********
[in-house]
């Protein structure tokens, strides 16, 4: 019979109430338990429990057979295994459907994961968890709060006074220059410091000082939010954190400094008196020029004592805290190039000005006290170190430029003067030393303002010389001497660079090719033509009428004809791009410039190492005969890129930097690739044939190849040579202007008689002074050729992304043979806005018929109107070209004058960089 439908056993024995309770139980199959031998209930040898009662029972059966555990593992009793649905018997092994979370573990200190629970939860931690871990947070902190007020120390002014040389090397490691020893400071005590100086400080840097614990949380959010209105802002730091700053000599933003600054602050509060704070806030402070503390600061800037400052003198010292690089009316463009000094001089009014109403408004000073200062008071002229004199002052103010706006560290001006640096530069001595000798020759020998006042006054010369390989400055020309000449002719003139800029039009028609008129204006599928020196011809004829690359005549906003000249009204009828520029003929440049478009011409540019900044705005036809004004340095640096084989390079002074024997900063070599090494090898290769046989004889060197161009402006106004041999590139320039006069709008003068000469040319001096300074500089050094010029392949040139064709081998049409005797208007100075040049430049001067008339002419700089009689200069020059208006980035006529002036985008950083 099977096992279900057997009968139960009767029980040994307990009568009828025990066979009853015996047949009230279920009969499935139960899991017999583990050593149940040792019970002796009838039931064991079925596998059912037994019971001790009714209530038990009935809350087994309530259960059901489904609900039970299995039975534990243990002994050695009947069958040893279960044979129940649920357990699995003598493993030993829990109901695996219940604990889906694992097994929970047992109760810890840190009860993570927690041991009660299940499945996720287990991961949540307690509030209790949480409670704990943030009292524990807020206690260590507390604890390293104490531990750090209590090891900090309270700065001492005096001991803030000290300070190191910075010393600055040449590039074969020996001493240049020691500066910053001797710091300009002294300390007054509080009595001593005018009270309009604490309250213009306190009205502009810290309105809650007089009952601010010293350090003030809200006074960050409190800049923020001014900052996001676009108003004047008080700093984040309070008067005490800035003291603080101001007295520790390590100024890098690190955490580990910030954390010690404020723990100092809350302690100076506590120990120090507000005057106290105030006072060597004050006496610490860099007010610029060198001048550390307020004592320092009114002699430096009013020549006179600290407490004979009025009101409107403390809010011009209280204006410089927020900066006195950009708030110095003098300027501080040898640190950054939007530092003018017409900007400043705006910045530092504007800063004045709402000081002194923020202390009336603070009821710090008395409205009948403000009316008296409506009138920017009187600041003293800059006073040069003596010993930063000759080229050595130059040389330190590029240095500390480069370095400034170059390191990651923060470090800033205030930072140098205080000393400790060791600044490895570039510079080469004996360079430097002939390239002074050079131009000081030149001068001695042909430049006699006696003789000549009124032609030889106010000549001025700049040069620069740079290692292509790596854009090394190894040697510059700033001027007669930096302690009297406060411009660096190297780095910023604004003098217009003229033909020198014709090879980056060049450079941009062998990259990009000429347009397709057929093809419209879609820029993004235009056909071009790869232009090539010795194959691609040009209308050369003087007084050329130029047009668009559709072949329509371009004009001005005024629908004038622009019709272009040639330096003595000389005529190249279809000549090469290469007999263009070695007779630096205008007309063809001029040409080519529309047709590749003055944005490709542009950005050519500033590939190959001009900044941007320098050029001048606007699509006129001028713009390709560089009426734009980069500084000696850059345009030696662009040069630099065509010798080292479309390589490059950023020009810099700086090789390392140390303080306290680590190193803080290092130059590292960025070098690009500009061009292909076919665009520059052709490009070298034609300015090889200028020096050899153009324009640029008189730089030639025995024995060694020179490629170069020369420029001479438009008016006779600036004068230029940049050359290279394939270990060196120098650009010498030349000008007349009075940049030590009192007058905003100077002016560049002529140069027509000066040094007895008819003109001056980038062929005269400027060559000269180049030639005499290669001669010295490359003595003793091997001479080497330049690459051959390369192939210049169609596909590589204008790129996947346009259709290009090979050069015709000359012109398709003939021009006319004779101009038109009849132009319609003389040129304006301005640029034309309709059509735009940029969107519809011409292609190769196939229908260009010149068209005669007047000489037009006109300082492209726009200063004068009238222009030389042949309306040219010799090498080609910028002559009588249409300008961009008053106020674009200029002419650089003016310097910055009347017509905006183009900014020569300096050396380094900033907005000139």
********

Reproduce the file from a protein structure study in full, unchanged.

[in-house]
């Protein structure tokens, strides 16, 4: 019979109430338990429990057979295994459907994961968890709060006074220059410091000082939010954190400094008196020029004592805290190039000005006290170190430029003067030393303002010389001497660079090719033509009428004809791009410039190492005969890129930097690739044939190849040579202007008689002074050729992304043979806005018929109107070209004058960089 439908056993024995309770139980199959031998209930040898009662029972059966555990593992009793649905018997092994979370573990200190629970939860931690871990947070902190007020120390002014040389090397490691020893400071005590100086400080840097614990949380959010209105802002730091700053000599933003600054602050509060704070806030402070503390600061800037400052003198010292690089009316463009000094001089009014109403408004000073200062008071002229004199002052103010706006560290001006640096530069001595000798020759020998006042006054010369390989400055020309000449002719003139800029039009028609008129204006599928020196011809004829690359005549906003000249009204009828520029003929440049478009011409540019900044705005036809004004340095640096084989390079002074024997900063070599090494090898290769046989004889060197161009402006106004041999590139320039006069709008003068000469040319001096300074500089050094010029392949040139064709081998049409005797208007100075040049430049001067008339002419700089009689200069020059208006980035006529002036985008950083 099977096992279900057997009968139960009767029980040994307990009568009828025990066979009853015996047949009230279920009969499935139960899991017999583990050593149940040792019970002796009838039931064991079925596998059912037994019971001790009714209530038990009935809350087994309530259960059901489904609900039970299995039975534990243990002994050695009947069958040893279960044979129940649920357990699995003598493993030993829990109901695996219940604990889906694992097994929970047992109760810890840190009860993570927690041991009660299940499945996720287990991961949540307690509030209790949480409670704990943030009292524990807020206690260590507390604890390293104490531990750090209590090891900090309270700065001492005096001991803030000290300070190191910075010393600055040449590039074969020996001493240049020691500066910053001797710091300009002294300390007054509080009595001593005018009270309009604490309250213009306190009205502009810290309105809650007089009952601010010293350090003030809200006074960050409190800049923020001014900052996001676009108003004047008080700093984040309070008067005490800035003291603080101001007295520790390590100024890098690190955490580990910030954390010690404020723990100092809350302690100076506590120990120090507000005057106290105030006072060597004050006496610490860099007010610029060198001048550390307020004592320092009114002699430096009013020549006179600290407490004979009025009101409107403390809010011009209280204006410089927020900066006195950009708030110095003098300027501080040898640190950054939007530092003018017409900007400043705006910045530092504007800063004045709402000081002194923020202390009336603070009821710090008395409205009948403000009316008296409506009138920017009187600041003293800059006073040069003596010993930063000759080229050595130059040389330190590029240095500390480069370095400034170059390191990651923060470090800033205030930072140098205080000393400790060791600044490895570039510079080469004996360079430097002939390239002074050079131009000081030149001068001695042909430049006699006696003789000549009124032609030889106010000549001025700049040069620069740079290692292509790596854009090394190894040697510059700033001027007669930096302690009297406060411009660096190297780095910023604004003098217009003229033909020198014709090879980056060049450079941009062998990259990009000429347009397709057929093809419209879609820029993004235009056909071009790869232009090539010795194959691609040009209308050369003087007084050329130029047009668009559709072949329509371009004009001005005024629908004038622009019709272009040639330096003595000389005529190249279809000549090469290469007999263009070695007779630096205008007309063809001029040409080519529309047709590749003055944005490709542009950005050519500033590939190959001009900044941007320098050029001048606007699509006129001028713009390709560089009426734009980069500084000696850059345009030696662009040069630099065509010798080292479309390589490059950023020009810099700086090789390392140390303080306290680590190193803080290092130059590292960025070098690009500009061009292909076919665009520059052709490009070298034609300015090889200028020096050899153009324009640029008189730089030639025995024995060694020179490629170069020369420029001479438009008016006779600036004068230029940049050359290279394939270990060196120098650009010498030349000008007349009075940049030590009192007058905003100077002016560049002529140069027509000066040094007895008819003109001056980038062929005269400027060559000269180049030639005499290669001669010295490359003595003793091997001479080497330049690459051959390369192939210049169609596909590589204008790129996947346009259709290009090979050069015709000359012109398709003939021009006319004779101009038109009849132009319609003389040129304006301005640029034309309709059509735009940029969107519809011409292609190769196939229908260009010149068209005669007047000489037009006109300082492209726009200063004068009238222009030389042949309306040219010799090498080609910028002559009588249409300008961009008053106020674009200029002419650089003016310097910055009347017509905006183009900014020569300096050396380094900033907005000139």